- How is this medicine expected to work?
Recombinant histidine tagged idiotype immunoglobulin Fab fragment of clonal B-cell receptors is a vaccine that contains proteins and originate from the cancer cells from the patient him/herself. According to the sponsor, a specific protein from the surface of the cancer cells is isolated and manipulated in the laboratory to be further injected back into the patient. It is expected that following the injection of this “patient-specific vaccine”, the body’s defence system (immune system) will recognize this protein as a foreign body and will react against it by producing specific antibodies. It is expected that the immune system will not only recognize the vaccine as foreign, but also the cancer cells which carry on their surface the same protein as the one used to prepare the patient-specific vaccine. The patient body’s immune system could then kill these cancer cells.
- What is the stage of development of this medicine?
At the time of submission of the application for orphan designation, clinical trials in patients with mantle cell lymphoma were ongoing.
Recombinant histidine tagged idiotype immunoglobulin Fab fragment of clonal B-cell receptors was not marketed anywhere worldwide for mantle cell lymphoma or designated as orphan medicinal product elsewhere for this condition, at the time of submission.
In accordance with Regulation (EC) No 141/2000 of 16 December 1999, the COMP adopted a positive opinion on 11 November 2004 recommending the granting of this designation.
- Opinions on orphan medicinal products designations are based on the following cumulative criteria:
- the seriousness of the condition;
- the existence of alternative methods of diagnosis, prevention or treatment;
- either the rarity of the condition (affecting not more than 5 in 10,000 people in the EU) or insufficient returns on investment.
Designated orphan medicinal products are products that are still under investigation and are considered for orphan designation on the basis of potential activity. An orphan designation is not a marketing authorisation. As a consequence, demonstration of quality, safety and efficacy is necessary before a product can be granted a marketing authorisation.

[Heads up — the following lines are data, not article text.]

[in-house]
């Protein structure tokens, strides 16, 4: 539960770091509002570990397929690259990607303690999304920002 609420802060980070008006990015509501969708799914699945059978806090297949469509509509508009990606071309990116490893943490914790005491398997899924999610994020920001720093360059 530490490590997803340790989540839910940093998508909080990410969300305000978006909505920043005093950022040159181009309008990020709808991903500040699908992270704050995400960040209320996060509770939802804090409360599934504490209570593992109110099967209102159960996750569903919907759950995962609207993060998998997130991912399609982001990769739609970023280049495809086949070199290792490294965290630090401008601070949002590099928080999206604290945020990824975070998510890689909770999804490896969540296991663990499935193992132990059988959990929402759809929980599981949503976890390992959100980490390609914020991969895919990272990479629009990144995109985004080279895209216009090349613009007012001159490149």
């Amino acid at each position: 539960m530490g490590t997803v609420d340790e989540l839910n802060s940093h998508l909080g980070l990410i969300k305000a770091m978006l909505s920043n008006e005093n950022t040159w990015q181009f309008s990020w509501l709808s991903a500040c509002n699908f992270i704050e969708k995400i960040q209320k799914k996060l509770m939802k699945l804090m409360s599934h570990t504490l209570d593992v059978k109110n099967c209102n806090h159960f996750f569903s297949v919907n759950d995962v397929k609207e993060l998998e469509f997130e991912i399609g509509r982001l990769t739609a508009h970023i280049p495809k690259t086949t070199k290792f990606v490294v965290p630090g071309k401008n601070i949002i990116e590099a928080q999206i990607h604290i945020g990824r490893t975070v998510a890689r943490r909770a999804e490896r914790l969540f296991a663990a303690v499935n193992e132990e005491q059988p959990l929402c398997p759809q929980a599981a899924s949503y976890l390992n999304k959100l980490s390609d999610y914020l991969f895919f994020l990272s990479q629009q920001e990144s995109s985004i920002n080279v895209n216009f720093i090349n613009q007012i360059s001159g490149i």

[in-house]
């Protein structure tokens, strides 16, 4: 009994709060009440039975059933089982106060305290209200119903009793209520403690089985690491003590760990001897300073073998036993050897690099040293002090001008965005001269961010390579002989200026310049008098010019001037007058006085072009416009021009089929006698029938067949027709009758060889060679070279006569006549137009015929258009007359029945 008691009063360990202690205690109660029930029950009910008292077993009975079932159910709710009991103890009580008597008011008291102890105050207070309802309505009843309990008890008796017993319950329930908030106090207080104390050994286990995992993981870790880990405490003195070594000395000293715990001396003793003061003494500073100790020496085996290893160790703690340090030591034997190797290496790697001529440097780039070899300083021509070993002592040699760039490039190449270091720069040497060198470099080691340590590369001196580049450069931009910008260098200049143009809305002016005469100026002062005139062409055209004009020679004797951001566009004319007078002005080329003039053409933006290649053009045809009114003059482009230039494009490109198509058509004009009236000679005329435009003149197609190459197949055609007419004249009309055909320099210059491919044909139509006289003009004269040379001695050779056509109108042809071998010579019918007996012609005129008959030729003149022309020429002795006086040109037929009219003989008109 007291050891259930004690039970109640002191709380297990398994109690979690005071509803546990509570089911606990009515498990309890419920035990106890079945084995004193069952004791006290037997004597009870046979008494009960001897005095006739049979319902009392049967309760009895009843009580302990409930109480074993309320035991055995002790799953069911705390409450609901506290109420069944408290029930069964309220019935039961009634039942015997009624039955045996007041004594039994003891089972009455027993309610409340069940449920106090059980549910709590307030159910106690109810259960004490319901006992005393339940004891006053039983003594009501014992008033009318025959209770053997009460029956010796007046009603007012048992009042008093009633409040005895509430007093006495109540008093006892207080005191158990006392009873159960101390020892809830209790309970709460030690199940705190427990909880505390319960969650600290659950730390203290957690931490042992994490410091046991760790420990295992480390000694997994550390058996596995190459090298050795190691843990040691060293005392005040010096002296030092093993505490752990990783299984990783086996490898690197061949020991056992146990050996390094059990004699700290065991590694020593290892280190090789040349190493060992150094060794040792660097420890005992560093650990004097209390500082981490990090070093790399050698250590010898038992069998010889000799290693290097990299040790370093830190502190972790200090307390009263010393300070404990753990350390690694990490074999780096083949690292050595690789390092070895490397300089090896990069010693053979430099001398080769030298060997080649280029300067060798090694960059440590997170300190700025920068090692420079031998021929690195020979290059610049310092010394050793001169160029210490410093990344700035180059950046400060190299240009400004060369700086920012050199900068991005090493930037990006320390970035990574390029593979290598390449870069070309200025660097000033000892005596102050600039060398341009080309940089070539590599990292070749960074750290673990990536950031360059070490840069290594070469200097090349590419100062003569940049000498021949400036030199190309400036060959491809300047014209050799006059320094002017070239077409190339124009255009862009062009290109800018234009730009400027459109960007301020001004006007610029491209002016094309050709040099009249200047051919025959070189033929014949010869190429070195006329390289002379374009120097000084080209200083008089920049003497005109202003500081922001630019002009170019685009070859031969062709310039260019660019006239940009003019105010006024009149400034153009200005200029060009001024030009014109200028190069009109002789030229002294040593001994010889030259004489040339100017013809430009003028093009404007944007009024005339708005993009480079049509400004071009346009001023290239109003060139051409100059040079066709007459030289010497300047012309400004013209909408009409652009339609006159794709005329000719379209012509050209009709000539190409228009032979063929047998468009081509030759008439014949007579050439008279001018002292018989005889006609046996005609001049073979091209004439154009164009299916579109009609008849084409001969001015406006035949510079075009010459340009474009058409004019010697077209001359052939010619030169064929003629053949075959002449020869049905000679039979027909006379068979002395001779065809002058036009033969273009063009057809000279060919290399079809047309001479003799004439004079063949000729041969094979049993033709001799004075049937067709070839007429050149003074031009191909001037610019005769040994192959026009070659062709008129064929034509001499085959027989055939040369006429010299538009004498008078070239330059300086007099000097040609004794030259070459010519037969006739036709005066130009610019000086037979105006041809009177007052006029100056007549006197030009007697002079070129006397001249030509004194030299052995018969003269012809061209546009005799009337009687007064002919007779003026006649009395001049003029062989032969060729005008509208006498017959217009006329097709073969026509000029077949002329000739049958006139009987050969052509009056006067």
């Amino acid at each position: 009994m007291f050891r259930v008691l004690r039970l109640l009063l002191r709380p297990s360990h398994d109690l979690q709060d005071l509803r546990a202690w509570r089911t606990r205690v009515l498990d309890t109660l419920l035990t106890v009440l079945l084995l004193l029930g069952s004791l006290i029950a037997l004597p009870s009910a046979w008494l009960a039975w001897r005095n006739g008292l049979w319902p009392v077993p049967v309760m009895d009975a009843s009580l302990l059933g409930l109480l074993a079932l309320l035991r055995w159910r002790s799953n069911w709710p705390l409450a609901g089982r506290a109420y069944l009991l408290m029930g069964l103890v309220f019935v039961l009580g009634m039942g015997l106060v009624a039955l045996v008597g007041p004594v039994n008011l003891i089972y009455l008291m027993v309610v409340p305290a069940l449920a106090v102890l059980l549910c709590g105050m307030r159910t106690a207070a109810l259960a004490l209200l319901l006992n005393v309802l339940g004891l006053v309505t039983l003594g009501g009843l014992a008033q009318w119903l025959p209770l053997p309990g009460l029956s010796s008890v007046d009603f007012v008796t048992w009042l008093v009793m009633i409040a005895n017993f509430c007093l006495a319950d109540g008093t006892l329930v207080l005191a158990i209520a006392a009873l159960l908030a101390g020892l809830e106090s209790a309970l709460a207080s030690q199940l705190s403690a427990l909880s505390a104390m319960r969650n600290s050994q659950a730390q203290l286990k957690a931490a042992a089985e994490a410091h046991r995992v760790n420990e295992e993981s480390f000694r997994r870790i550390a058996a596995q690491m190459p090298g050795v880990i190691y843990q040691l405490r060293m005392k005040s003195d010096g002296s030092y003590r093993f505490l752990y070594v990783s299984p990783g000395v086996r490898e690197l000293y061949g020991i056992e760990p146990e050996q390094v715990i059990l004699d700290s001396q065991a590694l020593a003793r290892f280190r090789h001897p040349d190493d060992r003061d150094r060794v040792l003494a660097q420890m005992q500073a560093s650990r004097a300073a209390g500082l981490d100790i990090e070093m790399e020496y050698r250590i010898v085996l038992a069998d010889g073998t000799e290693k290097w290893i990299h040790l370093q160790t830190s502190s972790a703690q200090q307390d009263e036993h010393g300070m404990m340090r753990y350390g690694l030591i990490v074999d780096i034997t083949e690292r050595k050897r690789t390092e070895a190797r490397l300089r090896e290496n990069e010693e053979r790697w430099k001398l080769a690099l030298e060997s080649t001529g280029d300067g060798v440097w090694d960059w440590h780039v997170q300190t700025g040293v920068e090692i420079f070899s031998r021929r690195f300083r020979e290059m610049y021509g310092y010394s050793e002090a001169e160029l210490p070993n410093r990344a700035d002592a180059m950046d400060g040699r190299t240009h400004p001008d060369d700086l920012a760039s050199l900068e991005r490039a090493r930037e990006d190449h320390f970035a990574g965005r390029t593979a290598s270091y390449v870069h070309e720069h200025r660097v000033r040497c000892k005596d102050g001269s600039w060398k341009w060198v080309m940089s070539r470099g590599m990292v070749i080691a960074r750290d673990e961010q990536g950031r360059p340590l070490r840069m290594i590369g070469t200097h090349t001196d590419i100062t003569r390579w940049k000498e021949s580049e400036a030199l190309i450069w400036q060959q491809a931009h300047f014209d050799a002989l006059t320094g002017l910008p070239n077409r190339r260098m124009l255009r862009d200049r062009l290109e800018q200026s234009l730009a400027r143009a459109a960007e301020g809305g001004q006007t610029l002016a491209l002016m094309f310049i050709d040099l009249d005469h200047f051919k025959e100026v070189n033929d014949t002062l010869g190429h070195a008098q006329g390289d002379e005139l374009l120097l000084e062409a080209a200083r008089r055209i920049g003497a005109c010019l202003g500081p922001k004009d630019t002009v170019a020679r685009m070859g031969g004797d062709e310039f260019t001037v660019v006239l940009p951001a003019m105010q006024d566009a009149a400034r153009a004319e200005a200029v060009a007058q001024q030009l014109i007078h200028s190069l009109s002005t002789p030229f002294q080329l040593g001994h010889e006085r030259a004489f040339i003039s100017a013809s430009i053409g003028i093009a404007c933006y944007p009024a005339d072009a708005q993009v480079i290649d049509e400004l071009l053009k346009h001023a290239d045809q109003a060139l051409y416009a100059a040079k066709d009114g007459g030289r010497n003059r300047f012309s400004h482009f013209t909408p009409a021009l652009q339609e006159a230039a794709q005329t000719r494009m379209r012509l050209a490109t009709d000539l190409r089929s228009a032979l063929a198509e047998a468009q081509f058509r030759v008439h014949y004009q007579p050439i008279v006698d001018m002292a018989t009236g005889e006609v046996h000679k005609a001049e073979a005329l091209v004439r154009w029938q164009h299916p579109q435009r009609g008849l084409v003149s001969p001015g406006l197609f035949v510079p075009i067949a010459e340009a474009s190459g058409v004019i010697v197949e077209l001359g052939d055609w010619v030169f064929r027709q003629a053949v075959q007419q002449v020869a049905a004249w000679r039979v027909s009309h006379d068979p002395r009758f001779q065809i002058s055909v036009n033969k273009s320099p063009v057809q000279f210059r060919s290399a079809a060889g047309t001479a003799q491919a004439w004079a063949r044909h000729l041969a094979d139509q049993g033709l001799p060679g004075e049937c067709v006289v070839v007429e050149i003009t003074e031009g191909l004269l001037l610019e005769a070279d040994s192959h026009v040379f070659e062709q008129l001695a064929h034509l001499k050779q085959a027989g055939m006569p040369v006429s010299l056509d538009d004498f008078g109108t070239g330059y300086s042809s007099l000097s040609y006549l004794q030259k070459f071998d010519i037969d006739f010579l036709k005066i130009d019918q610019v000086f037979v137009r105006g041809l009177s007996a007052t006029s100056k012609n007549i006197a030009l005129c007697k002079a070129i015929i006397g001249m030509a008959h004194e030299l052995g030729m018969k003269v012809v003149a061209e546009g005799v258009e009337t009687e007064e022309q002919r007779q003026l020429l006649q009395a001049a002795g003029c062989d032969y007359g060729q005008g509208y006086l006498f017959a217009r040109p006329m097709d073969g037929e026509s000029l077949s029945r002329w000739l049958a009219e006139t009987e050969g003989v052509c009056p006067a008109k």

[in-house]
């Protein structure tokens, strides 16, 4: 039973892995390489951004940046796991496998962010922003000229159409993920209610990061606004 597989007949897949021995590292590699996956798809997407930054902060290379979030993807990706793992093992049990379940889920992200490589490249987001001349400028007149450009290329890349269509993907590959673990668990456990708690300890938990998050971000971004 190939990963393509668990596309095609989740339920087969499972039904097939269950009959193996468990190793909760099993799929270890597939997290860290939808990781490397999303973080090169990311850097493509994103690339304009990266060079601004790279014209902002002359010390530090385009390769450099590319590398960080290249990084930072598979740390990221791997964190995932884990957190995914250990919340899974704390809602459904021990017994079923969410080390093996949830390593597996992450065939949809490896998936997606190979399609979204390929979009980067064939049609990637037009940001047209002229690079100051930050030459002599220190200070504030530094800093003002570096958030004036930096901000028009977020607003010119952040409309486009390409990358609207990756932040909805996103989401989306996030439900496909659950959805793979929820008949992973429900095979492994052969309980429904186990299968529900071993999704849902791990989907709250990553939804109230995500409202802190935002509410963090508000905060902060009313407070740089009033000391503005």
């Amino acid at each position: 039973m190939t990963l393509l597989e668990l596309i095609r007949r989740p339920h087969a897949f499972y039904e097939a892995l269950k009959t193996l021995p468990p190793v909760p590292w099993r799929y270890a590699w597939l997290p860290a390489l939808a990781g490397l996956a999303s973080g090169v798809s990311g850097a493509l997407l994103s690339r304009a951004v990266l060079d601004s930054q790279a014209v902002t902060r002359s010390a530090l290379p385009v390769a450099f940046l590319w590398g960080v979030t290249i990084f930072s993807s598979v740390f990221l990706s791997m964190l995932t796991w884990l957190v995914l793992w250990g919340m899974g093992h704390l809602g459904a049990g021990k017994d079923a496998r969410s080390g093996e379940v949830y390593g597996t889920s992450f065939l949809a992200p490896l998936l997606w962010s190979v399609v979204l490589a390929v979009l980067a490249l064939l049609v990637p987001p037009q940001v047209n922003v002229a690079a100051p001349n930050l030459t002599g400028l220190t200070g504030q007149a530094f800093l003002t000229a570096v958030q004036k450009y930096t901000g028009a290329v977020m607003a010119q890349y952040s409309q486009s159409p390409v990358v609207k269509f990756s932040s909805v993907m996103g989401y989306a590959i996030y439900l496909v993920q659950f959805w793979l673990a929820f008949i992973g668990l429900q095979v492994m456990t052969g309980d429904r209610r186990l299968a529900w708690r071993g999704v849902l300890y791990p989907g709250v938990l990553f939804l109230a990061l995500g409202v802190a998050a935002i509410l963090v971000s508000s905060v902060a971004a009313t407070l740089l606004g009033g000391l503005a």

|Name||Language||First published||Last updated|
|EU/3/04/250: Public summary of positive opinion for orphan designation of recombinant histidine tagged idiotype immunoglobulin Fab fragment of clonal B-cell receptors for the treatment of mantle cell lymphoma||(English only)||05/01/2006||31/05/2011|
|Active substance||Recombinant histidine-tagged idiotype immunoglobulin Fab fragment of clonal B-cell receptors|
|Disease/condition||Treatment of mantle cell lymphoma|
|Date of decision||20/12/2004|
|Orphan decision number||EU/3/04/250|
Review of designation
Sponsor’s contact details:
Am Flughafen 16
Telephone: +49 761 88 88 90
Telefax: +49 761 88 88 98 00
For contact details of patients’ organisations whose activities are targeted at rare diseases see:
- Orphanet, a database containing information on rare diseases which includes a directory of patients’ organisations registered in Europe.
- European Organisation for Rare Diseases (EURORDIS), a non-governmental alliance of patient organisations and individuals active in the field of rare diseases.